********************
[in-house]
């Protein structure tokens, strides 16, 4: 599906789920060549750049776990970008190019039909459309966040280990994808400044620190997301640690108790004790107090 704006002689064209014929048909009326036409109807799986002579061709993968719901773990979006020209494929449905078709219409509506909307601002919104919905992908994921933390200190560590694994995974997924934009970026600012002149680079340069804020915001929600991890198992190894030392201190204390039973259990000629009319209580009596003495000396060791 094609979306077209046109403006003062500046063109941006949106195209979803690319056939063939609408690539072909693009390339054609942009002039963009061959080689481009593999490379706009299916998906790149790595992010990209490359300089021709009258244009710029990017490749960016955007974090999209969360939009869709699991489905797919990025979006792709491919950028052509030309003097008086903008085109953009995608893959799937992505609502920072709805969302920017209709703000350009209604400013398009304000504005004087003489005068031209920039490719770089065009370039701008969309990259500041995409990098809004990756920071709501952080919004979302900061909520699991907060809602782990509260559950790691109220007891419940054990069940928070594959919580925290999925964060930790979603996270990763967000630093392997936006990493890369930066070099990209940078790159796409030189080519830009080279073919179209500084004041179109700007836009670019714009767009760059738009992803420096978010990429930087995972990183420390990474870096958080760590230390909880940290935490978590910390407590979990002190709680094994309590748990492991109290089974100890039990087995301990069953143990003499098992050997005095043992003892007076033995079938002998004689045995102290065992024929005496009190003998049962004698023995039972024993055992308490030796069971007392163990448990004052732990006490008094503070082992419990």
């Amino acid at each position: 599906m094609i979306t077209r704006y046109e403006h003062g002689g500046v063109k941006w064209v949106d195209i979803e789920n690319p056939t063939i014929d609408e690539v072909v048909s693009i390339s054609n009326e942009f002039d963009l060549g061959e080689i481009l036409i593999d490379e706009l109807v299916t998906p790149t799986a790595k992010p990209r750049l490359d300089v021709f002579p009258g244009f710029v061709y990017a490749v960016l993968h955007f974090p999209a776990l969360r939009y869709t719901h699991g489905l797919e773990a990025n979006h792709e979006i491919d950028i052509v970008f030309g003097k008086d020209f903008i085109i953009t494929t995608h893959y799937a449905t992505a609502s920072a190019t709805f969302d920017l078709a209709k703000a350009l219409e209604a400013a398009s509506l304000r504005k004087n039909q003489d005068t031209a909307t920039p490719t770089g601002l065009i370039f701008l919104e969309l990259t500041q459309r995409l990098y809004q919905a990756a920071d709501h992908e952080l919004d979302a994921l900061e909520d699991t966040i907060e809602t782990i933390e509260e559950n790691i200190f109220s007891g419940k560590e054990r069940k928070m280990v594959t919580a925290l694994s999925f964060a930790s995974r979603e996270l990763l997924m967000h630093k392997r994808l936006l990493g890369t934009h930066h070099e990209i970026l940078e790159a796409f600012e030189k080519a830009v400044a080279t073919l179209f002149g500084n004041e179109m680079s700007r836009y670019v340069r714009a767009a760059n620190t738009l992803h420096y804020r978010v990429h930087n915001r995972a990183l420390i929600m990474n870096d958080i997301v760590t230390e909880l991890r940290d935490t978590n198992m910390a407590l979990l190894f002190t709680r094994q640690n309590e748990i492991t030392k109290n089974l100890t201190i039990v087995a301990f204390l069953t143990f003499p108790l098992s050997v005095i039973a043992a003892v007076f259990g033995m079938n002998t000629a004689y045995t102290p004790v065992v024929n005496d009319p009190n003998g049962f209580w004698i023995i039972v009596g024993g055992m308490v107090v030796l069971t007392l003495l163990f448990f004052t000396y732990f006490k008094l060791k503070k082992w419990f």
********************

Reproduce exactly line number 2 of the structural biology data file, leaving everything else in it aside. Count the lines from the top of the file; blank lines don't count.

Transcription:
């Protein structure tokens, strides 16, 4: 599906789920060549750049776990970008190019039909459309966040280990994808400044620190997301640690108790004790107090 704006002689064209014929048909009326036409109807799986002579061709993968719901773990979006020209494929449905078709219409509506909307601002919104919905992908994921933390200190560590694994995974997924934009970026600012002149680079340069804020915001929600991890198992190894030392201190204390039973259990000629009319209580009596003495000396060791 094609979306077209046109403006003062500046063109941006949106195209979803690319056939063939609408690539072909693009390339054609942009002039963009061959080689481009593999490379706009299916998906790149790595992010990209490359300089021709009258244009710029990017490749960016955007974090999209969360939009869709699991489905797919990025979006792709491919950028052509030309003097008086903008085109953009995608893959799937992505609502920072709805969302920017209709703000350009209604400013398009304000504005004087003489005068031209920039490719770089065009370039701008969309990259500041995409990098809004990756920071709501952080919004979302900061909520699991907060809602782990509260559950790691109220007891419940054990069940928070594959919580925290999925964060930790979603996270990763967000630093392997936006990493890369930066070099990209940078790159796409030189080519830009080279073919179209500084004041179109700007836009670019714009767009760059738009992803420096978010990429930087995972990183420390990474870096958080760590230390909880940290935490978590910390407590979990002190709680094994309590748990492991109290089974100890039990087995301990069953143990003499098992050997005095043992003892007076033995079938002998004689045995102290065992024929005496009190003998049962004698023995039972024993055992308490030796069971007392163990448990004052732990006490008094503070082992419990």